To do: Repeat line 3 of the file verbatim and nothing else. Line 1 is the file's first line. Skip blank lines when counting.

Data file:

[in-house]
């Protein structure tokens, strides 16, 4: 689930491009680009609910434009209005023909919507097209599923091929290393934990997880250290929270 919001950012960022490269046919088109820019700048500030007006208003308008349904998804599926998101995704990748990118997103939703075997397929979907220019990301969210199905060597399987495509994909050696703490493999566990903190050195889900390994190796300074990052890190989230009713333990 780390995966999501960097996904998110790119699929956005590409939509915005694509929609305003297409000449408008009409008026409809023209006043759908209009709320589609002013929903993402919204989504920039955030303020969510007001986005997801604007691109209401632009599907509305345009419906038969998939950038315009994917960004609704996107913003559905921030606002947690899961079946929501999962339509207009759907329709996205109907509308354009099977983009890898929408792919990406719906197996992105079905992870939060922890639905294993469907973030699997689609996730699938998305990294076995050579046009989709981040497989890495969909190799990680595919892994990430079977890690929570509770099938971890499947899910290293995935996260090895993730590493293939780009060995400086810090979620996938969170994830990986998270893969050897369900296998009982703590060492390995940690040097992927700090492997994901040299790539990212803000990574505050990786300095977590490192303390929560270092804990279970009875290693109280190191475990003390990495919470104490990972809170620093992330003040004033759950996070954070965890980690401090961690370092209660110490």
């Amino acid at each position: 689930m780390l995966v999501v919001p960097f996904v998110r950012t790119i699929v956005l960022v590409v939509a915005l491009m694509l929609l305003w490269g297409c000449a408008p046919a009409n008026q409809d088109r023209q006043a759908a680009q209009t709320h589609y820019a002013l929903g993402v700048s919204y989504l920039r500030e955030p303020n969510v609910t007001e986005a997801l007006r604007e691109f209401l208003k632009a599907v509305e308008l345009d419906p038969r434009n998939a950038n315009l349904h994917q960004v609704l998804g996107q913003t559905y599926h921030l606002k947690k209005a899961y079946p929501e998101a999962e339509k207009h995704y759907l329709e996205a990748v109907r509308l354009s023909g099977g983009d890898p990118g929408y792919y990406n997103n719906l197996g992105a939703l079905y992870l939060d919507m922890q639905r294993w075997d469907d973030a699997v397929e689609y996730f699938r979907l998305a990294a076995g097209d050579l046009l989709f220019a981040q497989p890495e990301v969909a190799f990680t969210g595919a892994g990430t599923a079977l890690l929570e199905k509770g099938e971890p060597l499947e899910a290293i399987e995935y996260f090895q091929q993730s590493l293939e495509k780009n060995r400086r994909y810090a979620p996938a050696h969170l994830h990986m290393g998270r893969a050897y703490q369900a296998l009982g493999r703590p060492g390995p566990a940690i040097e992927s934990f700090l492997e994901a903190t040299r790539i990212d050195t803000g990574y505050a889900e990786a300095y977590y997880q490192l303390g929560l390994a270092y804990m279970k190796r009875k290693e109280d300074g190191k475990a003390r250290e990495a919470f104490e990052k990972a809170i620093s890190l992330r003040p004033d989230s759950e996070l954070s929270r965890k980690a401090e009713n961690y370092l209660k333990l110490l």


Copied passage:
């Amino acid at each position: 689930m780390l995966v999501v919001p960097f996904v998110r950012t790119i699929v956005l960022v590409v939509a915005l491009m694509l929609l305003w490269g297409c000449a408008p046919a009409n008026q409809d088109r023209q006043a759908a680009q209009t709320h589609y820019a002013l929903g993402v700048s919204y989504l920039r500030e955030p303020n969510v609910t007001e986005a997801l007006r604007e691109f209401l208003k632009a599907v509305e308008l345009d419906p038969r434009n998939a950038n315009l349904h994917q960004v609704l998804g996107q913003t559905y599926h921030l606002k947690k209005a899961y079946p929501e998101a999962e339509k207009h995704y759907l329709e996205a990748v109907r509308l354009s023909g099977g983009d890898p990118g929408y792919y990406n997103n719906l197996g992105a939703l079905y992870l939060d919507m922890q639905r294993w075997d469907d973030a699997v397929e689609y996730f699938r979907l998305a990294a076995g097209d050579l046009l989709f220019a981040q497989p890495e990301v969909a190799f990680t969210g595919a892994g990430t599923a079977l890690l929570e199905k509770g099938e971890p060597l499947e899910a290293i399987e995935y996260f090895q091929q993730s590493l293939e495509k780009n060995r400086r994909y810090a979620p996938a050696h969170l994830h990986m290393g998270r893969a050897y703490q369900a296998l009982g493999r703590p060492g390995p566990a940690i040097e992927s934990f700090l492997e994901a903190t040299r790539i990212d050195t803000g990574y505050a889900e990786a300095y977590y997880q490192l303390g929560l390994a270092y804990m279970k190796r009875k290693e109280d300074g190191k475990a003390r250290e990495a919470f104490e990052k990972a809170i620093s890190l992330r003040p004033d989230s759950e996070l954070s929270r965890k980690a401090e009713n961690y370092l209660k333990l110490l």